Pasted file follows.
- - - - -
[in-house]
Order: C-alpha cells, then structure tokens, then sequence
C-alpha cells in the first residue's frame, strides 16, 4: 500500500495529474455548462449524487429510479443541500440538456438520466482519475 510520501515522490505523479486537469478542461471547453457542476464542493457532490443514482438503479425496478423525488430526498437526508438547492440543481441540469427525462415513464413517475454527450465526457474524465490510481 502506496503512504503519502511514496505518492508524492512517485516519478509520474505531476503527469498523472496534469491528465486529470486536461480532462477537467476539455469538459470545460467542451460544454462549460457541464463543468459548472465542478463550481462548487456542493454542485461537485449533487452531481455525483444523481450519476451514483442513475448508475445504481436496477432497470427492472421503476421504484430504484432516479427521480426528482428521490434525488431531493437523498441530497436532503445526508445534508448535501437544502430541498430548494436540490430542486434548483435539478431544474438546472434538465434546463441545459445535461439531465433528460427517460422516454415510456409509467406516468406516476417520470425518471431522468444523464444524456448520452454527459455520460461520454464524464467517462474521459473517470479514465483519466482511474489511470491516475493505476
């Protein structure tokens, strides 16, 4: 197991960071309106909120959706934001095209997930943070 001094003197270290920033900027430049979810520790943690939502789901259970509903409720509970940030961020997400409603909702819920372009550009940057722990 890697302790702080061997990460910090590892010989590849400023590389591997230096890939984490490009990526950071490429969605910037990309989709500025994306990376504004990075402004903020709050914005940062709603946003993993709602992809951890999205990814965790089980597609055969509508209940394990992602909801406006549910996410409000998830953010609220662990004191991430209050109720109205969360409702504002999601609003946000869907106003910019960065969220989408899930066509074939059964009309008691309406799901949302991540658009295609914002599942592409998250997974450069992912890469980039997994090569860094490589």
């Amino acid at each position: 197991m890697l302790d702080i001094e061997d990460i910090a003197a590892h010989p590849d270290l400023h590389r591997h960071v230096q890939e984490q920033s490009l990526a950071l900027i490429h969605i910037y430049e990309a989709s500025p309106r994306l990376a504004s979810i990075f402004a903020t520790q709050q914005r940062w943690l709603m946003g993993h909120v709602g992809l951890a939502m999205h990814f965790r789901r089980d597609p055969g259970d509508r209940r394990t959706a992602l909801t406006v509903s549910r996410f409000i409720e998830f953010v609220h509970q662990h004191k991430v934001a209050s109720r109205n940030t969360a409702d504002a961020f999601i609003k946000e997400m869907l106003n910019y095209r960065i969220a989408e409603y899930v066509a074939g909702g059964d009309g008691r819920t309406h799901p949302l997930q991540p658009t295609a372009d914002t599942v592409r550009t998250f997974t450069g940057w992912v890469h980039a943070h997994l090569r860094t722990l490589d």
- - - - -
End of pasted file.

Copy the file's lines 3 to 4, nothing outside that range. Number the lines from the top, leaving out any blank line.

C-alpha cells in the first residue's frame, strides 16, 4: 500500500495529474455548462449524487429510479443541500440538456438520466482519475 510520501515522490505523479486537469478542461471547453457542476464542493457532490443514482438503479425496478423525488430526498437526508438547492440543481441540469427525462415513464413517475454527450465526457474524465490510481 502506496503512504503519502511514496505518492508524492512517485516519478509520474505531476503527469498523472496534469491528465486529470486536461480532462477537467476539455469538459470545460467542451460544454462549460457541464463543468459548472465542478463550481462548487456542493454542485461537485449533487452531481455525483444523481450519476451514483442513475448508475445504481436496477432497470427492472421503476421504484430504484432516479427521480426528482428521490434525488431531493437523498441530497436532503445526508445534508448535501437544502430541498430548494436540490430542486434548483435539478431544474438546472434538465434546463441545459445535461439531465433528460427517460422516454415510456409509467406516468406516476417520470425518471431522468444523464444524456448520452454527459455520460461520454464524464467517462474521459473517470479514465483519466482511474489511470491516475493505476
């Protein structure tokens, strides 16, 4: 197991960071309106909120959706934001095209997930943070 001094003197270290920033900027430049979810520790943690939502789901259970509903409720509970940030961020997400409603909702819920372009550009940057722990 890697302790702080061997990460910090590892010989590849400023590389591997230096890939984490490009990526950071490429969605910037990309989709500025994306990376504004990075402004903020709050914005940062709603946003993993709602992809951890999205990814965790089980597609055969509508209940394990992602909801406006549910996410409000998830953010609220662990004191991430209050109720109205969360409702504002999601609003946000869907106003910019960065969220989408899930066509074939059964009309008691309406799901949302991540658009295609914002599942592409998250997974450069992912890469980039997994090569860094490589």